Reid Miles & Andy Warhol’s Mother: The Story Of Moondog, Prestige Records 7099 (1957)

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Avant Garde, Fifties, Jazz

In 1957 Reid Miles did the design for The Story Of Moondog, an album by the blind avant garde musician and street poet and performer Louis Hardin a.k.a. Moondog, who in New York was also known as the “Viking Of 6th Avenue” because of his horned helmet. An artist that intriguing, deserved an equally intriguing album cover. Miles filled the cover completely with a poem about Moondog by Stewart Preston, in Julia Warhola’s curly handwriting.

Warhol’s mother was awarded with a Certificate of Merit by the Art Director’s Club of New York for her work on this cover. Also in their 37th Annual of the ADC she got an entry. Credits in the annual were: Designer, art director: Reid Miles; Artist: Andy Warhol’s mother; Advertiser: Prestige Records.

Warhol’s assistant during the Fifties, Nathan Gluck, recalls the ‘making of’ in the book Unseen Warhol (Rizolli, NY, 1996): “She also did a record album, and she would misspell words and start over again, and the writing would start small and get bigger and slant upwards. And finally Andy told her just to do it; then he cut the whole thing apart and pasted it up so that it made some bit of sense. She got an Art Directors Club award for it. The award didn’t have “Julia Warhola” engraved on it. It read “Andy Warhol’s Mother”!”

The Warhol Museum has in its archives an early trial version of four lines in Warhola’s handwriting, which shows the text was written in black ink. So Warhol’s cutting and pasting of the text has little to do with the different colors of the text, that will have been done by Miles during the printing proces.

Sheet with some lines for the Moondog cover, in Julia Warhola’s handwriting. Photo Andy Warhol Museum, Pittsburgh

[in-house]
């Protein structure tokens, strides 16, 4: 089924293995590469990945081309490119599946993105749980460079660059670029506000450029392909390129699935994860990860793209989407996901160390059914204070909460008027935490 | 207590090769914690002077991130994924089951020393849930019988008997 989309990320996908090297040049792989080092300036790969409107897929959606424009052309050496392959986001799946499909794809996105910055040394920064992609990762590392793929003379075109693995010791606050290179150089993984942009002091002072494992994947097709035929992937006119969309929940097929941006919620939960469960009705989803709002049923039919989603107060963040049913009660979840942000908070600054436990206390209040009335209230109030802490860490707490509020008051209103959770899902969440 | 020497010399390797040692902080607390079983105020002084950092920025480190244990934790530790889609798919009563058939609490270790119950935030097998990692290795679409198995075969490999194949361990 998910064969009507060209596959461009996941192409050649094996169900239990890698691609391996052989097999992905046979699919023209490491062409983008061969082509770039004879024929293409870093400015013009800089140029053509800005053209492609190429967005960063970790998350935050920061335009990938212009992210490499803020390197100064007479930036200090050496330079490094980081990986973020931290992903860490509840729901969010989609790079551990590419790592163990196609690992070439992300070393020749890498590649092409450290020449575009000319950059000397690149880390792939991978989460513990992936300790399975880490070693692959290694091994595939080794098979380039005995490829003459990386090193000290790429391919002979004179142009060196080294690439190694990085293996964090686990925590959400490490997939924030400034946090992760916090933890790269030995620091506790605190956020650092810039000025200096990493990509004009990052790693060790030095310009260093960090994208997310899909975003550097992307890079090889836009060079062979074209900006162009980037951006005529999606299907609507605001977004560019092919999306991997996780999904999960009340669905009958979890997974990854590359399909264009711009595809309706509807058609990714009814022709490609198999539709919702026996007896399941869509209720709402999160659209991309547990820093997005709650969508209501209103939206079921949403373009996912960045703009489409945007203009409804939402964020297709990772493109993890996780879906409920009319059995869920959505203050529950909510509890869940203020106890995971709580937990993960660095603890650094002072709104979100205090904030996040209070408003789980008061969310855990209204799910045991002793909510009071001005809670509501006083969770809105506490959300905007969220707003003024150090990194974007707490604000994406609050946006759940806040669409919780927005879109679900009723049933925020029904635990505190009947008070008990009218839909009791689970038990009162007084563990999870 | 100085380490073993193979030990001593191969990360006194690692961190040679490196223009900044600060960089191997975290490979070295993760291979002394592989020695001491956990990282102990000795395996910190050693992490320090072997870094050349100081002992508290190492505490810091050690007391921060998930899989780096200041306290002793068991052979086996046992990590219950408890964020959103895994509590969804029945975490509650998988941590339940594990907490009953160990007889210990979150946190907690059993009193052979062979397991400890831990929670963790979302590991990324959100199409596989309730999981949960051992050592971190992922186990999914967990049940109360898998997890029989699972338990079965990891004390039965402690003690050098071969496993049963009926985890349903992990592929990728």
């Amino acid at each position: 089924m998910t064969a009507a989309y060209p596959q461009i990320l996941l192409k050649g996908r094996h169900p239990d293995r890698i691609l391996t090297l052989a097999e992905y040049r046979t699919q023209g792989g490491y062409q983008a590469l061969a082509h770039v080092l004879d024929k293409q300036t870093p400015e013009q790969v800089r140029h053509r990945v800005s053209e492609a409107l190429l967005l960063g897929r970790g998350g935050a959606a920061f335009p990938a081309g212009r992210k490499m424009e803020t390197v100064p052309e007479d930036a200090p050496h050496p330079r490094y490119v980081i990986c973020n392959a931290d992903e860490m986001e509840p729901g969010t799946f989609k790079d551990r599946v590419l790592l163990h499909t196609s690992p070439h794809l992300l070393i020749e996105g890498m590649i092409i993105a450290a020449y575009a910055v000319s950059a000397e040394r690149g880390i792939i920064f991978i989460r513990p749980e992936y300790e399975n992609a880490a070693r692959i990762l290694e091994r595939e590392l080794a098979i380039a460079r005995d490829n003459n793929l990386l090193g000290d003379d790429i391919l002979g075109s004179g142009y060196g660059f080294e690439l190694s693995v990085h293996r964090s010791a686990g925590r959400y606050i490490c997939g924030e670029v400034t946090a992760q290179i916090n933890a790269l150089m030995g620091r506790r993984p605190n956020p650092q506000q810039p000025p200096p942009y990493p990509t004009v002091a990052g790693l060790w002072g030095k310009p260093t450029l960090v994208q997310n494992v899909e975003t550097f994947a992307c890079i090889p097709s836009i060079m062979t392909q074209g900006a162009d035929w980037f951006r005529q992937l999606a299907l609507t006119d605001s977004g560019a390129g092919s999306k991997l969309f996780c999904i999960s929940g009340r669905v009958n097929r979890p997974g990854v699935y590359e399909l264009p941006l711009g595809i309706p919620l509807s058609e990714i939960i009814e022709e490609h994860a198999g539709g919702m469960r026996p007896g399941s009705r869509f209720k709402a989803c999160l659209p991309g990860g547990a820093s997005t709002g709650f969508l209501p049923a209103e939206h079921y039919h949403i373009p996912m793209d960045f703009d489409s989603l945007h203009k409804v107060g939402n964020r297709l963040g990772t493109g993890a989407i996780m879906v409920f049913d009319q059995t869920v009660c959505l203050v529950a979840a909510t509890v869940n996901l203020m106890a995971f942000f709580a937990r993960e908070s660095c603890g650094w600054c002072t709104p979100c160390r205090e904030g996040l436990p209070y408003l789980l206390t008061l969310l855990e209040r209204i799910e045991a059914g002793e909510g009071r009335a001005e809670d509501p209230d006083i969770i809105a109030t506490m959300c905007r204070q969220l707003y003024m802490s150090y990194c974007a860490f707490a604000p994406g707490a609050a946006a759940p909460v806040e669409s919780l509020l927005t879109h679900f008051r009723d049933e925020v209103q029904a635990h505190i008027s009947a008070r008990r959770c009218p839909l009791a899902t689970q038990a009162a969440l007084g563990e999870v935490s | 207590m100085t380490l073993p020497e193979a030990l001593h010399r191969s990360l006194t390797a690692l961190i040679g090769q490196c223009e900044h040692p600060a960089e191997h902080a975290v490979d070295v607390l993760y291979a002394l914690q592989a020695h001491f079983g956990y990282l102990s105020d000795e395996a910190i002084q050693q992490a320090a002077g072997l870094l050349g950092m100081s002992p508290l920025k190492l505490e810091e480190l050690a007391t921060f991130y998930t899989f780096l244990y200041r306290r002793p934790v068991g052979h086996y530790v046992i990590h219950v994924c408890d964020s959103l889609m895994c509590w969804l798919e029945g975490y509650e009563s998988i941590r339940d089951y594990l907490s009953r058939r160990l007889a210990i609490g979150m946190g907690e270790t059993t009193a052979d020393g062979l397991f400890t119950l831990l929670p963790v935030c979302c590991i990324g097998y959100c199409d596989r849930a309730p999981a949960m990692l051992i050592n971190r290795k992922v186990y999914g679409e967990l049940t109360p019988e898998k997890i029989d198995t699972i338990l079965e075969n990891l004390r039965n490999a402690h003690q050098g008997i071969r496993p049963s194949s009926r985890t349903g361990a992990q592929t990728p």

So, what exactly was the input of Andy Warhol for this particular album cover? Hard to tell, and opinions differ. Let’s end with this interesting observation by biographer Blake Gopnik in his new book Warhol: “The recipient of the award was given as “Andy Warhol’s Mother,” which means she was being billed not as a truly independent creator but as an untrained adjunct to her son’s pro career. Calling her “Andy Warhol’s Mother” was a way to flag her as an outsider artist “discovered” (or more accurately, appropriated) by her fully trained son. (…) Since Warhol got a prize under his own name in the same contest, many observers may have imagined that the “Mother” named on the Moondog album didn’t exist at all, except as a gender-bending alter ego of Warhol’s, the way Marcel Duchamp had cross-dressed as Rrose Sélavy. They weren’t totally wrong: Even on the Moondog album, Warhol had done a cut-and-paste job on Warhola’s original attempts at lettering, and before too long, with his mother feeling too frail to do the work, Warhol and his assistant learned to copy her handwriting. Eventually, Warhol even had it made into rub-on Letraset letters.” (Blake Gopnik, Warhol, Ecco – Harper Collins, 2020)

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